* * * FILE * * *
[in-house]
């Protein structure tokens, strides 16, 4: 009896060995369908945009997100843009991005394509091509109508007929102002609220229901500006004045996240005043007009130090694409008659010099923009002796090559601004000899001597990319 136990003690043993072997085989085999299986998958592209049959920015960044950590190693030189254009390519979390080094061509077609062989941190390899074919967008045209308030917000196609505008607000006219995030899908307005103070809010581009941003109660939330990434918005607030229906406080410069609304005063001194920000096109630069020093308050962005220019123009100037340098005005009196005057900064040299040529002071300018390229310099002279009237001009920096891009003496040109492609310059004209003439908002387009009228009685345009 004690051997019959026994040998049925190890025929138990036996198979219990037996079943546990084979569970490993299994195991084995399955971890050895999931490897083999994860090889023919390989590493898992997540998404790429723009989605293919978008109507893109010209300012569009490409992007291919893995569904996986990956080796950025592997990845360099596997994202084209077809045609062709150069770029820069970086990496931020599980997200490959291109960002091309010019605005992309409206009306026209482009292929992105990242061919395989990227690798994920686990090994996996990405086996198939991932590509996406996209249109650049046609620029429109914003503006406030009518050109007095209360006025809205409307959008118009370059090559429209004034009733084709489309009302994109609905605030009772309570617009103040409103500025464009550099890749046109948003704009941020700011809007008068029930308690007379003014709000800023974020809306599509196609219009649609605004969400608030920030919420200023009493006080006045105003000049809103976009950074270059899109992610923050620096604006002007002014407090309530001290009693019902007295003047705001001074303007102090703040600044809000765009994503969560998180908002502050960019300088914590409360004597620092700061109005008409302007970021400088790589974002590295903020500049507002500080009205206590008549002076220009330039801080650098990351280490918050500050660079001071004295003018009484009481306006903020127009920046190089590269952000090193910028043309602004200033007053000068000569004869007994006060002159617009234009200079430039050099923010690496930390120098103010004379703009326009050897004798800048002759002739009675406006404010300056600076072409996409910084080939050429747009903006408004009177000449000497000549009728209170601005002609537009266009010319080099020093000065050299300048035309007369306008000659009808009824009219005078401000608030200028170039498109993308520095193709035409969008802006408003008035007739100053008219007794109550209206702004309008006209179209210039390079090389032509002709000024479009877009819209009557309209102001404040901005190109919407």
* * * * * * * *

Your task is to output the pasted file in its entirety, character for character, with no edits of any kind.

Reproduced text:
[in-house]
């Protein structure tokens, strides 16, 4: 009896060995369908945009997100843009991005394509091509109508007929102002609220229901500006004045996240005043007009130090694409008659010099923009002796090559601004000899001597990319 136990003690043993072997085989085999299986998958592209049959920015960044950590190693030189254009390519979390080094061509077609062989941190390899074919967008045209308030917000196609505008607000006219995030899908307005103070809010581009941003109660939330990434918005607030229906406080410069609304005063001194920000096109630069020093308050962005220019123009100037340098005005009196005057900064040299040529002071300018390229310099002279009237001009920096891009003496040109492609310059004209003439908002387009009228009685345009 004690051997019959026994040998049925190890025929138990036996198979219990037996079943546990084979569970490993299994195991084995399955971890050895999931490897083999994860090889023919390989590493898992997540998404790429723009989605293919978008109507893109010209300012569009490409992007291919893995569904996986990956080796950025592997990845360099596997994202084209077809045609062709150069770029820069970086990496931020599980997200490959291109960002091309010019605005992309409206009306026209482009292929992105990242061919395989990227690798994920686990090994996996990405086996198939991932590509996406996209249109650049046609620029429109914003503006406030009518050109007095209360006025809205409307959008118009370059090559429209004034009733084709489309009302994109609905605030009772309570617009103040409103500025464009550099890749046109948003704009941020700011809007008068029930308690007379003014709000800023974020809306599509196609219009649609605004969400608030920030919420200023009493006080006045105003000049809103976009950074270059899109992610923050620096604006002007002014407090309530001290009693019902007295003047705001001074303007102090703040600044809000765009994503969560998180908002502050960019300088914590409360004597620092700061109005008409302007970021400088790589974002590295903020500049507002500080009205206590008549002076220009330039801080650098990351280490918050500050660079001071004295003018009484009481306006903020127009920046190089590269952000090193910028043309602004200033007053000068000569004869007994006060002159617009234009200079430039050099923010690496930390120098103010004379703009326009050897004798800048002759002739009675406006404010300056600076072409996409910084080939050429747009903006408004009177000449000497000549009728209170601005002609537009266009010319080099020093000065050299300048035309007369306008000659009808009824009219005078401000608030200028170039498109993308520095193709035409969008802006408003008035007739100053008219007794109550209206702004309008006209179209210039390079090389032509002709000024479009877009819209009557309209102001404040901005190109919407």